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Permissible Temperatures for Insulation

Author: E.E. Kimberly

The full-load rating of a motor or generator is that load which it can deliver without exceeding the safe temperature of the insulation on the windings. Many insulating materials are used in various combinations, and the temperature permissible for any combination is that permissible for the material in it which has the lowest safe rating. The National Electrical Manufacturers Association (NEMA), which is an organization of electrical manufacturers formed for the purpose of setting manufacturing standards for all types of electrical apparatus, and the American Institute of Electrical Engineers have grouped the various materials into classes according to permissible operating temperatures. These classes are 0, A, B, C, and H.

Class 0: This class of insulation consists of cotton, silk, paper, and similar organic materials when neither impregnated nor immersed in liquid dielectric. The term organic is defined as a chemical compound containing carbon in some form. The maximum safe temperature for this material is 90 C. The 90 degrees are generally thought of as being composed of 40 C ambient, 40 degrees average rise over ambient, and 10 degrees hot spot over average rise. The standard ambient temperature of 40 C has been selected because it is near the maximum encountered in most parts of the United States. Should the ambient be at some temperature lower than 40 C, the average rise may be increased by the difference between the actual ambient temperature and 40 C. Machines with Class-0 insulation are called 40-degree machines.

Class A: This classification includes: (1) all insulation materials listed under Class 0 when impregnated or immersed in a liquid dielectric; (2) molded and laminated materials with cellulose filler, phenolic resins, and other resins with similar properties; (3) films and sheets of cellulose acetate and other cellulose derivatives having similar properties; (4) varnishes (enamel) as applied to conductors. By a "rule of thumb" it is considered that the life of this type of insulation is halved with every increase in temperature of 8 degrees C. The limiting hot-spot temperature for this class is 105 C. Machines with Class-A insulation are called 55-degree machines.

Class B: Class-B insulation consists of inorganic materials with organic substances as binders and a small percentage of Class-A materials for structural purposes. Mica, asbestos, fiberglass, and similar inorganic materials are included in this class. The binder is generally recognized as being the temperature-limiting part in most Class-B insulation. The limiting hot-spot temperature for this class is 105 C. The average life of this class is said to be halved for every increase in temperature of 10 degrees C. Machines with Class-B insulation are called 80-degree machines.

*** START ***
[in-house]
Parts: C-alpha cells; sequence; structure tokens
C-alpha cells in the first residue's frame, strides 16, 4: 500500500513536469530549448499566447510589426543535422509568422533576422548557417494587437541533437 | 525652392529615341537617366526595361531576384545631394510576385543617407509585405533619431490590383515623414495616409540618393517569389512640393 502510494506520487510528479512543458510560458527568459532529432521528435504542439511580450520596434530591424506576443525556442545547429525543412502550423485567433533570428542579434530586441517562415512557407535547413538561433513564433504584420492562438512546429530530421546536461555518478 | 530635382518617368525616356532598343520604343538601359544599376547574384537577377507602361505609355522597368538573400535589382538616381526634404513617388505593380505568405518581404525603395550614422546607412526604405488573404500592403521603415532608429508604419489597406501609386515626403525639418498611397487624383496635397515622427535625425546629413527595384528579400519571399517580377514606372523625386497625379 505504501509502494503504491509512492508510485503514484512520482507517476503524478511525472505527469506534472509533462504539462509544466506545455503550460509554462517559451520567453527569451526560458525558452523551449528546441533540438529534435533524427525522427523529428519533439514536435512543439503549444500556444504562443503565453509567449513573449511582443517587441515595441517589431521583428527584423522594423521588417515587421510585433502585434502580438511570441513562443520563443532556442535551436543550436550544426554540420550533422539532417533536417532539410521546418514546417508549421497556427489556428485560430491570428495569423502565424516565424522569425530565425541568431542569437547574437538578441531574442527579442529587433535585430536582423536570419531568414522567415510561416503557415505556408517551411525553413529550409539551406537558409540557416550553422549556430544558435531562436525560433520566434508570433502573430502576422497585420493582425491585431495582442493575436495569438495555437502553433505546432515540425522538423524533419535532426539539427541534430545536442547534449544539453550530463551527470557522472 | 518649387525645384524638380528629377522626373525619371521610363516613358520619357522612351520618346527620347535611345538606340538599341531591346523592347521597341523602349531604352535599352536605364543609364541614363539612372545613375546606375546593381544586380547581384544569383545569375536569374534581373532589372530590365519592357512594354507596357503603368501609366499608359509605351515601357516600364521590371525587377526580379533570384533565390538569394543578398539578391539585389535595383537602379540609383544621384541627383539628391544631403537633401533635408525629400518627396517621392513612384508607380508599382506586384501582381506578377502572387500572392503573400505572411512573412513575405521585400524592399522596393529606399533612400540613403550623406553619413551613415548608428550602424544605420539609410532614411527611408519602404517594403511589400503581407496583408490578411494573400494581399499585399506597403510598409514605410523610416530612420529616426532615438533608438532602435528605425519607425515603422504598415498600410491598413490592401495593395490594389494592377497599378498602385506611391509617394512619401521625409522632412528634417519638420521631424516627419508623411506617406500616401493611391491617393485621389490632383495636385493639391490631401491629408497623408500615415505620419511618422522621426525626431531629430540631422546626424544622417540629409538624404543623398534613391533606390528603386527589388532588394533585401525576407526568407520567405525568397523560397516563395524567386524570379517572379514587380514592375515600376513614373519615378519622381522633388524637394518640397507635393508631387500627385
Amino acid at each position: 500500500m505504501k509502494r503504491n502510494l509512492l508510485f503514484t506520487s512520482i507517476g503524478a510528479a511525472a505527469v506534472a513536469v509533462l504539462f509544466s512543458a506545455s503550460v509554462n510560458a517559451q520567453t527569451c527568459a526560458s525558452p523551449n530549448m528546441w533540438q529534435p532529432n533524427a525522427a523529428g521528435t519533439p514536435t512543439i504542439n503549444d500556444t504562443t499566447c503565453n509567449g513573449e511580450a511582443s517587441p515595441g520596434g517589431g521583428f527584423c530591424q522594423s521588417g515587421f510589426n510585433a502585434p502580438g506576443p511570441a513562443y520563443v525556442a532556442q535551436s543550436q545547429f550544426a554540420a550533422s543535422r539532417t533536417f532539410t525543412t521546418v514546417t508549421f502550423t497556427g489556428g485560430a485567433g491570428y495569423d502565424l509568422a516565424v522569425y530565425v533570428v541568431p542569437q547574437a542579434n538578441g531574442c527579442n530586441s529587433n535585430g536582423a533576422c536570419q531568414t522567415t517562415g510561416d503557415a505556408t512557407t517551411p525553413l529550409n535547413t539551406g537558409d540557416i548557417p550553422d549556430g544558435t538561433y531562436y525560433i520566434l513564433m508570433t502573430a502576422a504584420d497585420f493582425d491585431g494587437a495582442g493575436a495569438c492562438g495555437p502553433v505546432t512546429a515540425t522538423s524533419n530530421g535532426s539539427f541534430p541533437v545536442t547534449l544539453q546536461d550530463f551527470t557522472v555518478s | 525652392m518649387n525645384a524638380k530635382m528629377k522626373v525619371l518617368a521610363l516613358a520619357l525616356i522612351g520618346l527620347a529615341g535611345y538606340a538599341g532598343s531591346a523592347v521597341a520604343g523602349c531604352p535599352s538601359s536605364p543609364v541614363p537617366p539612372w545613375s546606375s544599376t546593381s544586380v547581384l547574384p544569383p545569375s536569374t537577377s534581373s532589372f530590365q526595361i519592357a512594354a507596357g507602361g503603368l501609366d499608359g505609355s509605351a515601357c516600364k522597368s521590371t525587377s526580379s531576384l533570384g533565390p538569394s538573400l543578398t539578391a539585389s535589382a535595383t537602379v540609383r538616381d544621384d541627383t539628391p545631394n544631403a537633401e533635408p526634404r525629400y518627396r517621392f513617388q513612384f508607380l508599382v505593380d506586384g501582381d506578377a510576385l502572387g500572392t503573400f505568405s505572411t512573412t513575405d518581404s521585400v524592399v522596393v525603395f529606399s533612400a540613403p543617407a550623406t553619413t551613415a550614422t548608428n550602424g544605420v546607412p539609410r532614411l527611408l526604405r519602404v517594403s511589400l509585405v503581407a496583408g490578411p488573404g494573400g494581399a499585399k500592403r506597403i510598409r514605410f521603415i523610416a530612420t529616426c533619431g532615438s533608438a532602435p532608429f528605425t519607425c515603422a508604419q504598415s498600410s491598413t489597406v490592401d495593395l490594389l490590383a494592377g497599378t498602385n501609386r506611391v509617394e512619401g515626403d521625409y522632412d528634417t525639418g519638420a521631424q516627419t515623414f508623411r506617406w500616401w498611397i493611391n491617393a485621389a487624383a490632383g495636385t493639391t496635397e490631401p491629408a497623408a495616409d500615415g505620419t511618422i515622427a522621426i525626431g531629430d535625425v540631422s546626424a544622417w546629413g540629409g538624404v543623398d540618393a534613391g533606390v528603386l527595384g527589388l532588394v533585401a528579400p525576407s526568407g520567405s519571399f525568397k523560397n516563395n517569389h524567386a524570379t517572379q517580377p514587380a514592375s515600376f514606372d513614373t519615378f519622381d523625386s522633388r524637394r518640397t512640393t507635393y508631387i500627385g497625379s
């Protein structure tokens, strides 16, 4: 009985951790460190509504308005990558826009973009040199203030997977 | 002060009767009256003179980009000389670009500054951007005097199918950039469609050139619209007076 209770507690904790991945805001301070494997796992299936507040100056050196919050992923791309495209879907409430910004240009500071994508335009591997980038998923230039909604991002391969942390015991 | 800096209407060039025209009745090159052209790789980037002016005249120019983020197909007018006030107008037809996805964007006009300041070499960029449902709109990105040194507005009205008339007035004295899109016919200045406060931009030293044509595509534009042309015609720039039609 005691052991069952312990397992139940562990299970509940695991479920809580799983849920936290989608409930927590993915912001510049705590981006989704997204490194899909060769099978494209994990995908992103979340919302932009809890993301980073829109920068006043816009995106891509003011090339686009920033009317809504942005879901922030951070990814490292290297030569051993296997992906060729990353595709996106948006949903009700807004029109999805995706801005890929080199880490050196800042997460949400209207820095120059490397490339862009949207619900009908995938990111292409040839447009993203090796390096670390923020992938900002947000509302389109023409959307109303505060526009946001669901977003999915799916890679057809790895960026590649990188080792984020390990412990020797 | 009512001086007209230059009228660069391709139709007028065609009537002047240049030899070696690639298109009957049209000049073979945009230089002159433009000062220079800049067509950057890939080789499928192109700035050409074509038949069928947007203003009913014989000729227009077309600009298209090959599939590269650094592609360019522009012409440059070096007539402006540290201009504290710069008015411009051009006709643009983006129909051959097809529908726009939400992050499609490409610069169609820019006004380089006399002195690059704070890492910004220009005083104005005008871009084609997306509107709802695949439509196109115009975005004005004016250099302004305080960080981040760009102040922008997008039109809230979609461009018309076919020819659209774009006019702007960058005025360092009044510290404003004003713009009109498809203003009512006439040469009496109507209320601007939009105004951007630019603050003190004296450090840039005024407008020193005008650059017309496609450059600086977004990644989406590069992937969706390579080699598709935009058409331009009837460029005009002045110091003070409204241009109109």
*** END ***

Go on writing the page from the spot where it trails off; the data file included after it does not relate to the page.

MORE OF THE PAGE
Class C: This class of insulation includes only inorganic materials, such as porcelain, quartz, glass, and mica. The temperature stability of these materials is so great that no limiting hot-spot temperature is specified. The performance of the machine, rather than its temperature, usually serves to limit the maximum operating load.

Class H: This class includes almost all Class-B materials, but the binding substance is composed of silicone compounds or materials of equivalent properties. The recommended limiting hot-spot temperature for this class is 180 C.

The temperature specified on the name plate of power machinery is the temperature rise over ambient permissible for the class of insulation used. The temperature is measured on the outside of the insulation by a mercury-in-glass thermometer.

A number of books known as the NEMA Standards are published by the National Electrical Manufacturers Association. In addition to the permissible temperature rises, NEMA has established horsepower ratings of motors and many other standards of performance and design.

Last Update: 2010-10-05